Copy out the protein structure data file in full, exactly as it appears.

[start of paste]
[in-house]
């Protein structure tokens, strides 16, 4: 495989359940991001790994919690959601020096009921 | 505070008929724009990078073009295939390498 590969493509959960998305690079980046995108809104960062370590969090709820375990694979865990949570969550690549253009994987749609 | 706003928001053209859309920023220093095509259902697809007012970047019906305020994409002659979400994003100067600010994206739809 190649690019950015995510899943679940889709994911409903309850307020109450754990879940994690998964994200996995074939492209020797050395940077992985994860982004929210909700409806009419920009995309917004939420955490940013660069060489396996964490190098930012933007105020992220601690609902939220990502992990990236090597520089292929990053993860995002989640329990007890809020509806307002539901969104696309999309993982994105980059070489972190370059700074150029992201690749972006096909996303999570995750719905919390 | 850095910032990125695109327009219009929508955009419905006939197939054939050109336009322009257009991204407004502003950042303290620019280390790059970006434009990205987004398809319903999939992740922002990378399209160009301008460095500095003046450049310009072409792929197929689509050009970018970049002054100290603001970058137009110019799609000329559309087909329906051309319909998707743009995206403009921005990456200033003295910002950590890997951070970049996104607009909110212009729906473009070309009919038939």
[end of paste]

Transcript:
[in-house]
């Protein structure tokens, strides 16, 4: 495989359940991001790994919690959601020096009921 | 505070008929724009990078073009295939390498 590969493509959960998305690079980046995108809104960062370590969090709820375990694979865990949570969550690549253009994987749609 | 706003928001053209859309920023220093095509259902697809007012970047019906305020994409002659979400994003100067600010994206739809 190649690019950015995510899943679940889709994911409903309850307020109450754990879940994690998964994200996995074939492209020797050395940077992985994860982004929210909700409806009419920009995309917004939420955490940013660069060489396996964490190098930012933007105020992220601690609902939220990502992990990236090597520089292929990053993860995002989640329990007890809020509806307002539901969104696309999309993982994105980059070489972190370059700074150029992201690749972006096909996303999570995750719905919390 | 850095910032990125695109327009219009929508955009419905006939197939054939050109336009322009257009991204407004502003950042303290620019280390790059970006434009990205987004398809319903999939992740922002990378399209160009301008460095500095003046450049310009072409792929197929689509050009970018970049002054100290603001970058137009110019799609000329559309087909329906051309319909998707743009995206403009921005990456200033003295910002950590890997951070970049996104607009909110212009729906473009070309009919038939």